The older I get, the more I realize that experiencing the guitar at an early age should be an opportunity that everyone shares. I believe that if every person in

The older I get, the more I realize that experiencing the guitar at an early age should be an opportunity that everyone shares. I believe that if every person in this world enjoyed the guitar like we do, the world as we know it would be a much different place. I can remember the experience of trying to form my first band and my first experience interacting with other players. I can also recall sneaking over to the local bad boy’s house – the kid that the whole town referred to simply as “long hair” – to drink Mountain Dew, smoke cigarettes and play guitar! That intrinsically satisfying, youthful excitement generated when learning a new lick, conquering a new scale or simply copping that first groove with a band has become a lifelong addiction.

I can still vividly recall performing at my first junior high talent show and blowing up the school’s Shure Vocal Master PA during my Kiss tribute band’s performance; playing my first club at age 17 and literally having to leave right after the basketball game to get to the club in enough time for the sound check; my very first week-long tour opening for Head East; and recording my first original song and meeting my wife of 22 years while she was working as a waitress at a club where I played near Creighton University. Hang on, there is a moral to this story.

These days, as I settle into a gigging life comprised primarily of acoustic shows, I still feel the youthful excitement of that very first junior high talent show – perhaps illustrating that as we get older we tend to judge time by counting the memories, not by counting the years. I will never play Carnegie Hall or have a private dressing room at Wembley Stadium, but in my twisted mind I am a star, simply because I had the power to dream it, the courage to live it, and now, I have the responsibility to pass it on. I am sure many of you feel the same. Pass it on – give an eight-year-old kid an impromptu guitar lesson at the local music store or coordinate a local fund raising event to purchase guitars for schools. Play a benefit gig for a local retirement home, donate an hour set to the American Cancer Society or play Christmas carols at your local hospital and feel the power of music lift a spirit.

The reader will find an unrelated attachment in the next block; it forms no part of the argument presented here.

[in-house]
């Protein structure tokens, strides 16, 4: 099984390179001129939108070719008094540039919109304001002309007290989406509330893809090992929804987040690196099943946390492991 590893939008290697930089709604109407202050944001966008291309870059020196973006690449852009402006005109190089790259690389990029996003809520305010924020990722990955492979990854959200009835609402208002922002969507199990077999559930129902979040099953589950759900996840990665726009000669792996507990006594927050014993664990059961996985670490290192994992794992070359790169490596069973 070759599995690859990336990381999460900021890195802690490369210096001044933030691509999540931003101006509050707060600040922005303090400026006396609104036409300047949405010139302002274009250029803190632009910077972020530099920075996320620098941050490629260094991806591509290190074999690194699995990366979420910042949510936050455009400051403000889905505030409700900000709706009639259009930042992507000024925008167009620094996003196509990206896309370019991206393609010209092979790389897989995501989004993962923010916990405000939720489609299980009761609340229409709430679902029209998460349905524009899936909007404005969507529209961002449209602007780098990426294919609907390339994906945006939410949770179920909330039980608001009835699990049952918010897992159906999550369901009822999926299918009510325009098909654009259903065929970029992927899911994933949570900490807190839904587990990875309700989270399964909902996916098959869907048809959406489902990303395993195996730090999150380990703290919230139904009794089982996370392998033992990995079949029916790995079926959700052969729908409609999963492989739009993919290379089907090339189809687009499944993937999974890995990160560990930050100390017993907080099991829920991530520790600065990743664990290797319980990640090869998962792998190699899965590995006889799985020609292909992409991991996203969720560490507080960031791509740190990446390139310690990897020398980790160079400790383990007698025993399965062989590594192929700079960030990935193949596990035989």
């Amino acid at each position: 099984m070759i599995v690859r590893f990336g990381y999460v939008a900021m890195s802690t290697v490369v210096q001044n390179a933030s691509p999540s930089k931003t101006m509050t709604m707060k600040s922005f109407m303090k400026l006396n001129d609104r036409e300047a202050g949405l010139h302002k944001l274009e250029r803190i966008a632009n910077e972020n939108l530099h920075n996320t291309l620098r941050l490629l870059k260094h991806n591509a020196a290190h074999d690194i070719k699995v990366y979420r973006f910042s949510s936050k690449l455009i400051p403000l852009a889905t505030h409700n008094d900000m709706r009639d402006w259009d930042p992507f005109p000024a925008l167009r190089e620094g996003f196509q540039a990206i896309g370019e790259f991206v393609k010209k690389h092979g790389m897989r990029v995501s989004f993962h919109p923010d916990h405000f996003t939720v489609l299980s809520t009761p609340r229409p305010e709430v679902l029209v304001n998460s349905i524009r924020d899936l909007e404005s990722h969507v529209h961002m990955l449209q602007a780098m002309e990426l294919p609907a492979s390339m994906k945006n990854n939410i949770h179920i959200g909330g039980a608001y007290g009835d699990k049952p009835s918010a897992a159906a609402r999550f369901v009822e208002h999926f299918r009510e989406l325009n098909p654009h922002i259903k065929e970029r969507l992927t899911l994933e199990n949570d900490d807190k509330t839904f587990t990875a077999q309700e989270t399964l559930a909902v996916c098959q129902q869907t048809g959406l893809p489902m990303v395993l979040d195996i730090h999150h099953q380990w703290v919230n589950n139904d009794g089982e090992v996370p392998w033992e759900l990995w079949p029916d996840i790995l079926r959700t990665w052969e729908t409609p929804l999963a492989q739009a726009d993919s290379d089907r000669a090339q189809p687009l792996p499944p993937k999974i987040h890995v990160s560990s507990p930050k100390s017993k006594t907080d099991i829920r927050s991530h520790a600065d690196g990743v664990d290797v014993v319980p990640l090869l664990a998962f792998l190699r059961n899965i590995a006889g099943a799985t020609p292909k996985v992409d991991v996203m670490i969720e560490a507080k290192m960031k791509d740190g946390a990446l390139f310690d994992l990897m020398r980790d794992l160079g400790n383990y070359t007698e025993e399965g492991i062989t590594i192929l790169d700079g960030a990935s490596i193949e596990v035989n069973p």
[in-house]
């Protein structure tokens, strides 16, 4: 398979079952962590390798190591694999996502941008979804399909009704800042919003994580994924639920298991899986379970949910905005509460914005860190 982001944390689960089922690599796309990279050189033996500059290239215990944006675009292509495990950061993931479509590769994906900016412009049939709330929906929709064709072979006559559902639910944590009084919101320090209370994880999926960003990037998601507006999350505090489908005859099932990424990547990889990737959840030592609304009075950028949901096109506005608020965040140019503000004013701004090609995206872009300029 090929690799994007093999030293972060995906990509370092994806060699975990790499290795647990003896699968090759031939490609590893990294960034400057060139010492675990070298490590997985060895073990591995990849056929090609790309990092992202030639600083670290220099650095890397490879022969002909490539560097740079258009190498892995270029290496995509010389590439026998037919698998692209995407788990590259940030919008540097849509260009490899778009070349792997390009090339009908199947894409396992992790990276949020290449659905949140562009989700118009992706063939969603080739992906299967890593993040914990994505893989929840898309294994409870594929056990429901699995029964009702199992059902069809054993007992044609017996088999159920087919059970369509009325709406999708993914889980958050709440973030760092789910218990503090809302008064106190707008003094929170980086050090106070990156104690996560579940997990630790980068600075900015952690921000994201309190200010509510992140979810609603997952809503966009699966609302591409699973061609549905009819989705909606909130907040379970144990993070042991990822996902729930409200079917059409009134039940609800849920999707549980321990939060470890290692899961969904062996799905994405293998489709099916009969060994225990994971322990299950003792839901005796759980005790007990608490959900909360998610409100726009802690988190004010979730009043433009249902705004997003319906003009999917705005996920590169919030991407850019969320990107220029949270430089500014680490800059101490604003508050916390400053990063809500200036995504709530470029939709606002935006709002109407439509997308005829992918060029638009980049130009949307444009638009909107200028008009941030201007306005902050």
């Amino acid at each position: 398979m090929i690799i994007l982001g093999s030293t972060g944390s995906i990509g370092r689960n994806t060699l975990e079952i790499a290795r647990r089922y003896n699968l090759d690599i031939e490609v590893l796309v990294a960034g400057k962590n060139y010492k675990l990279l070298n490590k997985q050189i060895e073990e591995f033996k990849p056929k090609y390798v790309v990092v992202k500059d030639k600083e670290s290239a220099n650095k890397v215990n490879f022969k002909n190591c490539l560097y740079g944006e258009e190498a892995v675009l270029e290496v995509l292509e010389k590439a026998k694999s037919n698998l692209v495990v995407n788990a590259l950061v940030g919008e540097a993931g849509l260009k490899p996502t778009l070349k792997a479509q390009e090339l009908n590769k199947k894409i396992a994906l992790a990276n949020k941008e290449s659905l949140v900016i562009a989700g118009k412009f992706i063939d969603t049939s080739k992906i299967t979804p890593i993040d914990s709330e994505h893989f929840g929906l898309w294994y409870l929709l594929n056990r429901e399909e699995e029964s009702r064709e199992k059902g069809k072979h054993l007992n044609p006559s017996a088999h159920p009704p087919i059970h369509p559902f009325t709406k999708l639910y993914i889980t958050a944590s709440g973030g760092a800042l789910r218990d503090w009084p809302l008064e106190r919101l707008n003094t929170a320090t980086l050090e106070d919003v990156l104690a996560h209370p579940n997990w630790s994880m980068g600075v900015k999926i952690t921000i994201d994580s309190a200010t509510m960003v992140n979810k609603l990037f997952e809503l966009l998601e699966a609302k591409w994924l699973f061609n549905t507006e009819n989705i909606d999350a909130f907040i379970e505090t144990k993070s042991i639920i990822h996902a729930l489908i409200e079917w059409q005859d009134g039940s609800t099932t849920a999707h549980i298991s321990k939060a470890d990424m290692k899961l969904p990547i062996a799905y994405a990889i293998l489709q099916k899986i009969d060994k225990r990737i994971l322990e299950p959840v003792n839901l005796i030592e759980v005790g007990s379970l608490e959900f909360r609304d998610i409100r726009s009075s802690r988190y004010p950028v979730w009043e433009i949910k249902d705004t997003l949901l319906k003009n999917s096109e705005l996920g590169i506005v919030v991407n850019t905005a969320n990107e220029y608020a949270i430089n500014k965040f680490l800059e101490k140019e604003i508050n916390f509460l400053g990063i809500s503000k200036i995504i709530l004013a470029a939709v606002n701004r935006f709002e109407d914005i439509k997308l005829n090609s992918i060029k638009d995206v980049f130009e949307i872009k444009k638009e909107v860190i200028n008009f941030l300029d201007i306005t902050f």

Look at it as another way to “do it yourself,” as this issue of Premier Guitar is proud to celebrate with our inspirational articles of personal tone and chops enrichment – never forget to include yourself as a shareable resource.

If you can dream it, you can live it. Life is short, play more guitar.

Nuff sed.
Trent Salter

This 1964 Vibrolux Reverb arrived in all-original condition, right down to a two-prong power cord and a death cap wired to the ground switch. The author’s well-worn Strat is the perfect companion.

How our columnist’s risky purchase turned out to be a dusty pre-CBS jewel.

This month, I’d like to share the story of my 1964 Fender Vibrolux Reverb. It was a really risky purchase that had some big surprises.

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Fat tones from a sweet niche where Les Paul, Gretsch, and Telecaster share the limelight.

Copious, unexpected tones. Cool, useful bass contour control. Very nice build quality. Excellent value.



Reverend Flatroc Bigsby


If you only pay casual attention to Reverend guitars, it’s easy to overlook how different their instruments can be. Some of that may be due to the way Reverends look. There are longstanding styling themes and strong family likenesses among models that can make differentiation a challenge for uninitiated guitar spotters. For instance, the Flatroc reviewed here has more or less the same body as the Charger, Buckshot, and Double Agent OG (which has an entirely different body than the more Jazzmaster-like Double Agent W). If you don’t have an experienced Reverend enthusiast at your side, it can all be a bit mind bending.

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